Whole Foods’ flagship store in Austin also warmly embraces the notion of giantism: Bigger is better; more is better. Here, too, there are theme park—like aspects: a chocolate “enrobing station” consisting of a burbling fountain of pure liquid chocolate into which the store offers to dip anything you purchase, a murmuring brook cut into a limestone patio, live music with big-name Austin bands on an arbor-strewn plaza, an enormous walk-in refrigerator featuring eight hundred brands of beer, wheat grinders where you can mill your own flour, and escalators built like moving sidewalks that accommodate shopping carts. And everywhere there are reminders that the store has a purpose beyond just the crude act of selling people stuff. “Why buy organic cotton?” inquires a sign over the store’s spacious racks of clothing, which include $36 baby tops and $40 yoga pants. Because it “prevents contamination of cotton seeds, which enter the food chain . . . Support farmers and manufacturers by showing there is demand for responsibly grown cotton products.”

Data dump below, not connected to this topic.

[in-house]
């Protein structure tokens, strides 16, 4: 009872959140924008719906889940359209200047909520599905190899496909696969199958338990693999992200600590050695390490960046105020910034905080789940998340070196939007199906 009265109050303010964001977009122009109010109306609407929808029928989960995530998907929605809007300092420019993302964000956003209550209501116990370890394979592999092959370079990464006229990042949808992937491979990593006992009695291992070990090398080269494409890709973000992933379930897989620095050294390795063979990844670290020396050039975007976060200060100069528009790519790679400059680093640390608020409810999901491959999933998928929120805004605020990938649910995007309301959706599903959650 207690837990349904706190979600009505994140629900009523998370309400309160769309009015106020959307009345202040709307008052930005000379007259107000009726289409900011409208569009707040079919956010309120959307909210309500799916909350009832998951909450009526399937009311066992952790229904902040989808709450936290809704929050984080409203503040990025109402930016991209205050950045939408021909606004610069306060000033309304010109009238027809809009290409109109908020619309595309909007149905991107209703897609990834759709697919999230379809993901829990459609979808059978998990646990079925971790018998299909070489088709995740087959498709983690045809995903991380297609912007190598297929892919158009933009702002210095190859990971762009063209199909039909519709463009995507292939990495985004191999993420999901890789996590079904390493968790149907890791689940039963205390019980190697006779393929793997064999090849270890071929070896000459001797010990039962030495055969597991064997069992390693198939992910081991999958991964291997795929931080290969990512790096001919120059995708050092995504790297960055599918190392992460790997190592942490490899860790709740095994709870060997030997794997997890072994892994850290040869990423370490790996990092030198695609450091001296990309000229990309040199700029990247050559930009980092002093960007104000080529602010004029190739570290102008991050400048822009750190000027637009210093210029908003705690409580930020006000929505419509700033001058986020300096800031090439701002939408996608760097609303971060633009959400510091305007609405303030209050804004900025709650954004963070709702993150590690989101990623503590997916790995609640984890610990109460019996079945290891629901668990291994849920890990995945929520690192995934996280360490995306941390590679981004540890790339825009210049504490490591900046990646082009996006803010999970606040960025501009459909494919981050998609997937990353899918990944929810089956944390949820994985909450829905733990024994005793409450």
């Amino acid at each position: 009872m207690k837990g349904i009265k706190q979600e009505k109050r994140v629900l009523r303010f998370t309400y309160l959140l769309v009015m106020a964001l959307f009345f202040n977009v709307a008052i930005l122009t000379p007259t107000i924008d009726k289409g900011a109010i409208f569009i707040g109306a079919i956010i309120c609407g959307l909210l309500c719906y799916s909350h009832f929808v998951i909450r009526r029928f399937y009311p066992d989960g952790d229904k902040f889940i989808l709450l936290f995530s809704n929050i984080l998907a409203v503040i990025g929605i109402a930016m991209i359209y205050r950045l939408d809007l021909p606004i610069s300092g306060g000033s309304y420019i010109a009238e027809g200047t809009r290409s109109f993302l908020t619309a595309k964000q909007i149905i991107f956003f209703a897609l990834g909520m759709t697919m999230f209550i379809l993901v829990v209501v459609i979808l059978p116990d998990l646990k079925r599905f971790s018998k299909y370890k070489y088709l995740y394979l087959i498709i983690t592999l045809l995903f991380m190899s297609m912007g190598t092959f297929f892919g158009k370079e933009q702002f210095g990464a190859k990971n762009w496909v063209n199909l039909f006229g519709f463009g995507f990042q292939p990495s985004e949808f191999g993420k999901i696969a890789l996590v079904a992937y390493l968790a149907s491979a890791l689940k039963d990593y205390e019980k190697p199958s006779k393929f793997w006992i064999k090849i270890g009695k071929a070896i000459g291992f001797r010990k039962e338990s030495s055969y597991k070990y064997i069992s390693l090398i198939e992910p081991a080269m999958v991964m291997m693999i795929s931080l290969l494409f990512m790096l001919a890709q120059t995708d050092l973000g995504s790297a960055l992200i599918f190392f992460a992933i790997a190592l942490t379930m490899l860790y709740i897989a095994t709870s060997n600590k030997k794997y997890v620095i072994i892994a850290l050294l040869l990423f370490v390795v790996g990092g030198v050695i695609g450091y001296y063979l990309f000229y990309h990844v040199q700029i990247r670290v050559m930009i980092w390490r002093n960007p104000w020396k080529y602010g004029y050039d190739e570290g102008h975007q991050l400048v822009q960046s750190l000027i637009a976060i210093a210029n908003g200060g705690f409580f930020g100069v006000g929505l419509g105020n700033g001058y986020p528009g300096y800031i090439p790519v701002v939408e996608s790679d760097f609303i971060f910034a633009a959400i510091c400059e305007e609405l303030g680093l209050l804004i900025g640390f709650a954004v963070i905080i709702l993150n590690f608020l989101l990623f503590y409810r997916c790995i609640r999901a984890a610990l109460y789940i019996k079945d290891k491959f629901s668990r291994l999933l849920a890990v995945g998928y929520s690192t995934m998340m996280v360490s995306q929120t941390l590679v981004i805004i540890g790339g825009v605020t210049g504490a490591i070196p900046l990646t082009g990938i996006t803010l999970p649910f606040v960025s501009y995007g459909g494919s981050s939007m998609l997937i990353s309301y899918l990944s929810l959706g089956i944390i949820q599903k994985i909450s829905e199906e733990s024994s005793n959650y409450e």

Like Cabela’s, the inventory is remarkable for its range and variety. Here the food is arrayed in lush, geometric rows and stacks, and it all looks as if it belongs on a magazine cover: There are cornucopia-like wicker baskets overflowing with organic d’Anjou pears, papayas, organic squashes, and peppers in brilliant yellow, red, and green. There are acrylic hampers of green beans in shades of such perfect, implausibly deep green they look almost unnatural. There is a thirty-foot bin of nothing but mushrooms, some of which cost $39.99 a pound. And then there are the dining areas. The store has five of them, making it, in effect, one of the city’s largest restaurants. At lunch one day at the seafood bar, my companions and I had yellowfin tuna encrusted with sesame seeds and ginger and fresh wild salmon with wasabi butter. It was as good as anything you would get in a downtown Austin restaurant and illustrates another reason for the store’s allure: It sells a lot of fancy, high-end food.